You Learn by Living

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Westminster John Knox Press, 1960 - Self-Help - 211 pages
59 Reviews
Mrs. Roosevelt expresses her philosophy of life by relating the experiences which have enabled her to cope with personal and public responsibilities.

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Great overview to her guiding principles. - Goodreads
Her advice is priceless and practical. - Goodreads
But the advice she gives are timeless. - Goodreads
Eleanor Roosevelt is quite the writer. - Goodreads
Roosevelt's advice is much more plain-spoken. - Goodreads

Review: You Learn by Living: Eleven Keys for a More Fulfilling Life

User Review  - Isabel - Goodreads

I read this for a book club and was pleasantly surprised by it. Eleanor Roosevelt had a lot of wisdom. Some of her ideas and views are outdated and there were a few things she said that I just didn't ... Read full review

Review: You Learn by Living: Eleven Keys for a More Fulfilling Life

User Review  - Sudhakaran Packianathan - Goodreads

This is gem of a book. Eleanor had many challenges in her life. But the advice she gives are timeless. when you are on difficult times of life, this book will be a godsend. Read full review


Fearthe Great Enemy
The Uses of Time
The Difficult Art of Maturity M
Readjustment Is Endless
Learning to Be Useful
The Right to Be an Individual
How to Get the Best Out of People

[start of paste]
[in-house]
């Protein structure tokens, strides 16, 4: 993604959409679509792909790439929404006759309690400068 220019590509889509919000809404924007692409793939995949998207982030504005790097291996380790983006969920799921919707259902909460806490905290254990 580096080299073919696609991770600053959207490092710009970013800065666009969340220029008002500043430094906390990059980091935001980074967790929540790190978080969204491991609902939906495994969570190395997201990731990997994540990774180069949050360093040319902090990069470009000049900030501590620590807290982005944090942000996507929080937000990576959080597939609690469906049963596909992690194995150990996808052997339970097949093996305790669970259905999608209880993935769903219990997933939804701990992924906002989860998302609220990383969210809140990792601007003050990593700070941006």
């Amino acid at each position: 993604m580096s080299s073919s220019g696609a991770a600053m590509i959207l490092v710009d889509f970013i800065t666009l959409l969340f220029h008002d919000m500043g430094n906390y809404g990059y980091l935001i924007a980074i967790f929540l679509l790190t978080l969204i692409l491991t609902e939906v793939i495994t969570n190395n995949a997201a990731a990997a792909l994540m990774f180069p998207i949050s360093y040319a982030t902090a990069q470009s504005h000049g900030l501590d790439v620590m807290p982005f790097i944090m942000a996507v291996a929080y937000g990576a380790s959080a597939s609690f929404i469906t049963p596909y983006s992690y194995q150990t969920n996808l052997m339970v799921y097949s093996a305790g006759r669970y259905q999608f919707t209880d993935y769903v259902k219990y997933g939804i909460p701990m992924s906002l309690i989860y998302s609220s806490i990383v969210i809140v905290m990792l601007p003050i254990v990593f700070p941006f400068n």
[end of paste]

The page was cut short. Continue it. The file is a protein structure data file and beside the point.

Facing Responsibility
How Everyone Can Take Part in Politics
Learning to Be a Public Servant

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About the author (1960)

Eleanor Roosevelt, October 11, 1884 - November, 1962 Eleanor Roosevelt was born in New York City on October 11, 1884, to Anna Hall and Elliott Roosevelt. Her mother died in 1892, and she and her brother went to live with Grandmother Hall. Her father died only two years later. She attended a distinguished school in England when she became of age, at 15. She met and married her distant cousin Franklin, in 1905. In Albany, Franklin served in the state Senate from 1910 to 1913, and Eleanor started her career as political helpmate. She gained a knowledge of Washington and its ways while he served as Assistant Secretary of the Navy. When he was stricken with polio in 1921, she tended him and became active in the women's division of the State Democratic Committee to keep his interest in politics alive. He successfully campaigned for governor in 1928 and eventually won the Presidency with Eleanor by his side. When Eleanor came to the White House in 1933, she understood social conditions better than any of her predecessors and she transformed the role of First Lady. She never shirked official entertaining. She broke precedence to hold press conferences, traveled to all parts of the country and give lectures and radio broadcasts, and also wrote a daily syndicated newspaper column, "My Day." After the President's death in 1945 she returned to a cottage at his Hyde Park estate. Within a year, however, she became the American spokeswoman in the United Nations. She continued her career until her strength began to wane in 1962. She died in New York City that November, and was buried at Hyde Park beside her husband.

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